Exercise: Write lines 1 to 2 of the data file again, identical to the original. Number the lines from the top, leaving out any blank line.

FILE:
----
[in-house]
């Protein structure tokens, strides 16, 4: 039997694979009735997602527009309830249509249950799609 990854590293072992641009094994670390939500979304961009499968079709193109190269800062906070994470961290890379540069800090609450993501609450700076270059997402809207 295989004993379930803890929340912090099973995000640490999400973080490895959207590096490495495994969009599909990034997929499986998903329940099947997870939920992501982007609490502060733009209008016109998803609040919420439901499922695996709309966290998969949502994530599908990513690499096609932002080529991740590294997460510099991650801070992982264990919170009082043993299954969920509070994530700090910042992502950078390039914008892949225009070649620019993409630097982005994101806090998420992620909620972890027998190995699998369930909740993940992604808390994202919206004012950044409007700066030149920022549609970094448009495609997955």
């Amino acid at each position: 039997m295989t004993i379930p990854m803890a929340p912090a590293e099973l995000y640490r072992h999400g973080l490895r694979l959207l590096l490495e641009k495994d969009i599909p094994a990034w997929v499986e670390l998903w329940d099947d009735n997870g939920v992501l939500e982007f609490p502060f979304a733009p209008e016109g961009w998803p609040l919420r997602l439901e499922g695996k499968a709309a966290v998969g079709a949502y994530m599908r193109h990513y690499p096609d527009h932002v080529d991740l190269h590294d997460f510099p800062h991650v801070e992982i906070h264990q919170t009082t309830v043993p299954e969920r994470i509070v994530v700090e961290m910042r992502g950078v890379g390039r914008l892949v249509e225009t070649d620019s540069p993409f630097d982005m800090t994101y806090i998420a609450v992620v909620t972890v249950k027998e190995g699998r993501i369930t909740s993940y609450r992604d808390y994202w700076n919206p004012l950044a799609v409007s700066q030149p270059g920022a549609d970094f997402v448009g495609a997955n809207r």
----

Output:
[in-house]
């Protein structure tokens, strides 16, 4: 039997694979009735997602527009309830249509249950799609 990854590293072992641009094994670390939500979304961009499968079709193109190269800062906070994470961290890379540069800090609450993501609450700076270059997402809207 295989004993379930803890929340912090099973995000640490999400973080490895959207590096490495495994969009599909990034997929499986998903329940099947997870939920992501982007609490502060733009209008016109998803609040919420439901499922695996709309966290998969949502994530599908990513690499096609932002080529991740590294997460510099991650801070992982264990919170009082043993299954969920509070994530700090910042992502950078390039914008892949225009070649620019993409630097982005994101806090998420992620909620972890027998190995699998369930909740993940992604808390994202919206004012950044409007700066030149920022549609970094448009495609997955």